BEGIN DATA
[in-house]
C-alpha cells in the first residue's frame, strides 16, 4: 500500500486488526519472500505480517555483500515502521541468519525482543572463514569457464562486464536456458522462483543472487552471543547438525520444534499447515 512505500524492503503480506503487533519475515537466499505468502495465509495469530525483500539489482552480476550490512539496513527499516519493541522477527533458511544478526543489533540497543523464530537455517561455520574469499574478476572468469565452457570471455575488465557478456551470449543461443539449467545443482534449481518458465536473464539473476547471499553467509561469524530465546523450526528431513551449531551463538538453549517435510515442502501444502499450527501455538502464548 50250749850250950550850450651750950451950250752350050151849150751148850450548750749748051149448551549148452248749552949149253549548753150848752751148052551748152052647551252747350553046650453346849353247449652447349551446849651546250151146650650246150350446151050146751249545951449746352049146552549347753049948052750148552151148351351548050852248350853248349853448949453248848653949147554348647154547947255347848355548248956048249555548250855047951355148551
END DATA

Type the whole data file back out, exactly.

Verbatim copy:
[in-house]
C-alpha cells in the first residue's frame, strides 16, 4: 500500500486488526519472500505480517555483500515502521541468519525482543572463514569457464562486464536456458522462483543472487552471543547438525520444534499447515 512505500524492503503480506503487533519475515537466499505468502495465509495469530525483500539489482552480476550490512539496513527499516519493541522477527533458511544478526543489533540497543523464530537455517561455520574469499574478476572468469565452457570471455575488465557478456551470449543461443539449467545443482534449481518458465536473464539473476547471499553467509561469524530465546523450526528431513551449531551463538538453549517435510515442502501444502499450527501455538502464548 50250749850250950550850450651750950451950250752350050151849150751148850450548750749748051149448551549148452248749552949149253549548753150848752751148052551748152052647551252747350553046650453346849353247449652447349551446849651546250151146650650246150350446151050146751249545951449746352049146552549347753049948052750148552151148351351548050852248350853248349853448949453248848653949147554348647154547947255347848355548248956048249555548250855047951355148551